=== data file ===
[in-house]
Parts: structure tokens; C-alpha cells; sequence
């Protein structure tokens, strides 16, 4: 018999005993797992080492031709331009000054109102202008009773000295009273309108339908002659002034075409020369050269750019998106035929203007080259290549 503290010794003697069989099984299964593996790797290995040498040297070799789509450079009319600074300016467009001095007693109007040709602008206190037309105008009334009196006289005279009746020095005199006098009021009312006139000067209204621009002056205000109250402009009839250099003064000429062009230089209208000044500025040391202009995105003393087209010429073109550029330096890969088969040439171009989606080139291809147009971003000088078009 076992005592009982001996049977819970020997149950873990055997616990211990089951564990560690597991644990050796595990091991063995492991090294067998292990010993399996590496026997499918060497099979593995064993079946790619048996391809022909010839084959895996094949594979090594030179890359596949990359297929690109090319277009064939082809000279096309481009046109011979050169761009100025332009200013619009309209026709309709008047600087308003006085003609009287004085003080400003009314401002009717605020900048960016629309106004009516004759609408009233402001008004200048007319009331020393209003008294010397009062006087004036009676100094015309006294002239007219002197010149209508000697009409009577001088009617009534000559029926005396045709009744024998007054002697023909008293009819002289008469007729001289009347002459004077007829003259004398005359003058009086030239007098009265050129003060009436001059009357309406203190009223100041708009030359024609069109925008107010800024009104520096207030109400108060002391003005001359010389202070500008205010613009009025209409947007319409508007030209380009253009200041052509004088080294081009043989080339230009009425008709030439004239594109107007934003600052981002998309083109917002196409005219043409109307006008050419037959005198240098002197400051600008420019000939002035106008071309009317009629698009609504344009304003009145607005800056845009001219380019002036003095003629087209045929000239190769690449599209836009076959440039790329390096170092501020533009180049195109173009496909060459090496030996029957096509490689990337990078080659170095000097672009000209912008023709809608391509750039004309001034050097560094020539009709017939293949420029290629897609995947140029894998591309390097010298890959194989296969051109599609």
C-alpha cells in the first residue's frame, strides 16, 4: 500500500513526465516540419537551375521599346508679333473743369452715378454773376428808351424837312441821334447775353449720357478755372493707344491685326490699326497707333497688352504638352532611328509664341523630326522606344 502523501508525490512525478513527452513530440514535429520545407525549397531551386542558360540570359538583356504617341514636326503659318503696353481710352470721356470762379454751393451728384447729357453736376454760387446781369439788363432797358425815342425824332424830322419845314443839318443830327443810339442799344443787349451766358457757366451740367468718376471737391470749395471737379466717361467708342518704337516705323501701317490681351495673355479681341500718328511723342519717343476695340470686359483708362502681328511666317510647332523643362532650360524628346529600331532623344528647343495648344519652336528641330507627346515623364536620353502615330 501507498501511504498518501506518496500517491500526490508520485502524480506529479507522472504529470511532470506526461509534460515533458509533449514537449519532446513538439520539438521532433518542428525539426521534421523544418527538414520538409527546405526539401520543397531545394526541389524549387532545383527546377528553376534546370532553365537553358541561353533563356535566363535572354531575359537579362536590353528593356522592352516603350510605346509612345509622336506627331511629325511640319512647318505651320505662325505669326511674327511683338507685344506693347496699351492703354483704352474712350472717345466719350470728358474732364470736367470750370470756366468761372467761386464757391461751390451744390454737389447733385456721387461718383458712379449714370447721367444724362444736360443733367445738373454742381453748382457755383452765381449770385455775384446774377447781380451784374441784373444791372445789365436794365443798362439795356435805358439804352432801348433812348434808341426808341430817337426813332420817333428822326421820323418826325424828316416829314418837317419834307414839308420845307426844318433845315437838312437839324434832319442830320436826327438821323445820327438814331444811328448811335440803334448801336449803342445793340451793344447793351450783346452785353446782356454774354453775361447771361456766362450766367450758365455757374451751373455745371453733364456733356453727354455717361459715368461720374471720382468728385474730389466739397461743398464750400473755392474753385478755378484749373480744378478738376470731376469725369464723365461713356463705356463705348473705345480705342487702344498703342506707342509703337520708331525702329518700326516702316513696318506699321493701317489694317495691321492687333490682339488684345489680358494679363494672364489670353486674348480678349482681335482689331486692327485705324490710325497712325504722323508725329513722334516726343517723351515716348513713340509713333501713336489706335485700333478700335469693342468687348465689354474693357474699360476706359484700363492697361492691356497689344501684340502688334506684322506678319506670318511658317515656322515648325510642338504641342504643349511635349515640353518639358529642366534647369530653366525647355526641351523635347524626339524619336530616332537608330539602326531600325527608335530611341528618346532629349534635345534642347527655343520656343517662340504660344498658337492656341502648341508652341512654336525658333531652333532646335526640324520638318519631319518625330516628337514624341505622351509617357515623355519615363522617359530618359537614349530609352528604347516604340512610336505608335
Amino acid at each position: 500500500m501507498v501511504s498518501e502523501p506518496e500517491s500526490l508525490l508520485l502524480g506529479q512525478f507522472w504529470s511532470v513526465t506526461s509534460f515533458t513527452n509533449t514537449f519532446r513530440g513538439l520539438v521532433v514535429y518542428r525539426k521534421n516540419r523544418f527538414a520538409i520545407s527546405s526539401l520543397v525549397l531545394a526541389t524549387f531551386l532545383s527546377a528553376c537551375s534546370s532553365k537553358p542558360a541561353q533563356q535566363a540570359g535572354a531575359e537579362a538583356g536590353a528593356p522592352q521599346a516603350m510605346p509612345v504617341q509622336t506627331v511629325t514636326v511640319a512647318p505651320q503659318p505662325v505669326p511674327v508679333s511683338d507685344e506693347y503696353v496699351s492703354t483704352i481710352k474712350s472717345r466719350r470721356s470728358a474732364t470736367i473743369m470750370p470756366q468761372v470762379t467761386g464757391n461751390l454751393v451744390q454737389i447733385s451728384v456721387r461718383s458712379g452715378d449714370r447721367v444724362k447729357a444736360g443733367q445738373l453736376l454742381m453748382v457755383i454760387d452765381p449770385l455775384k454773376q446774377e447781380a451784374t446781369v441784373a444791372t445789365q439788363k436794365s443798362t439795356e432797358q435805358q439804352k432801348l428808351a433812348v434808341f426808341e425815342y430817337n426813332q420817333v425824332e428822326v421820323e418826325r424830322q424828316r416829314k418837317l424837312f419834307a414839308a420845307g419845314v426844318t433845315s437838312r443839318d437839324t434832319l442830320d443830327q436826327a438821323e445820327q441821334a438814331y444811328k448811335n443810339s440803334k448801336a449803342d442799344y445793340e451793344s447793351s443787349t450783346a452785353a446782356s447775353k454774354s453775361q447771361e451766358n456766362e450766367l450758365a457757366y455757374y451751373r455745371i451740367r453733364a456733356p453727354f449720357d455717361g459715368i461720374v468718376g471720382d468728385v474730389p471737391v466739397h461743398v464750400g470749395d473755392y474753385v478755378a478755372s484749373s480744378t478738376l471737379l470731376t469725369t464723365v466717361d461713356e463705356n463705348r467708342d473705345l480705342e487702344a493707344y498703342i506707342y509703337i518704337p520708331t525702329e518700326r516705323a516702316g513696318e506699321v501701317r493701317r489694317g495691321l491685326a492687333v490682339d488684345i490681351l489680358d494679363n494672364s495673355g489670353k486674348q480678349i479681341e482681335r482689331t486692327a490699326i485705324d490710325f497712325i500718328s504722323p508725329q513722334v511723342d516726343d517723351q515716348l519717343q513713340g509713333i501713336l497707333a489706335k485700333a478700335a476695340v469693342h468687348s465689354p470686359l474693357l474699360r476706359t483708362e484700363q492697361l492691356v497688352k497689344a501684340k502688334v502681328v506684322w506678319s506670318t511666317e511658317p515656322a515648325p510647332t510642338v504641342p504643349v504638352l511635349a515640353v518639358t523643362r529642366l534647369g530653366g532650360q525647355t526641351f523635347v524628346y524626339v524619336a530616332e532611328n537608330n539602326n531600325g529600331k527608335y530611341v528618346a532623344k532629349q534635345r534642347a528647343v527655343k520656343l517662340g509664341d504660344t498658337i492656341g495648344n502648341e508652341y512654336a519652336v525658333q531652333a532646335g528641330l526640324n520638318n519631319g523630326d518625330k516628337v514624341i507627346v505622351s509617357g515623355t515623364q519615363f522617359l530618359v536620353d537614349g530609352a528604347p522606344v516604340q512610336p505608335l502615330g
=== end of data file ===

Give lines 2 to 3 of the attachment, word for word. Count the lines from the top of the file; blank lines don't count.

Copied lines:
Parts: structure tokens; C-alpha cells; sequence
């Protein structure tokens, strides 16, 4: 018999005993797992080492031709331009000054109102202008009773000295009273309108339908002659002034075409020369050269750019998106035929203007080259290549 503290010794003697069989099984299964593996790797290995040498040297070799789509450079009319600074300016467009001095007693109007040709602008206190037309105008009334009196006289005279009746020095005199006098009021009312006139000067209204621009002056205000109250402009009839250099003064000429062009230089209208000044500025040391202009995105003393087209010429073109550029330096890969088969040439171009989606080139291809147009971003000088078009 076992005592009982001996049977819970020997149950873990055997616990211990089951564990560690597991644990050796595990091991063995492991090294067998292990010993399996590496026997499918060497099979593995064993079946790619048996391809022909010839084959895996094949594979090594030179890359596949990359297929690109090319277009064939082809000279096309481009046109011979050169761009100025332009200013619009309209026709309709008047600087308003006085003609009287004085003080400003009314401002009717605020900048960016629309106004009516004759609408009233402001008004200048007319009331020393209003008294010397009062006087004036009676100094015309006294002239007219002197010149209508000697009409009577001088009617009534000559029926005396045709009744024998007054002697023909008293009819002289008469007729001289009347002459004077007829003259004398005359003058009086030239007098009265050129003060009436001059009357309406203190009223100041708009030359024609069109925008107010800024009104520096207030109400108060002391003005001359010389202070500008205010613009009025209409947007319409508007030209380009253009200041052509004088080294081009043989080339230009009425008709030439004239594109107007934003600052981002998309083109917002196409005219043409109307006008050419037959005198240098002197400051600008420019000939002035106008071309009317009629698009609504344009304003009145607005800056845009001219380019002036003095003629087209045929000239190769690449599209836009076959440039790329390096170092501020533009180049195109173009496909060459090496030996029957096509490689990337990078080659170095000097672009000209912008023709809608391509750039004309001034050097560094020539009709017939293949420029290629897609995947140029894998591309390097010298890959194989296969051109599609």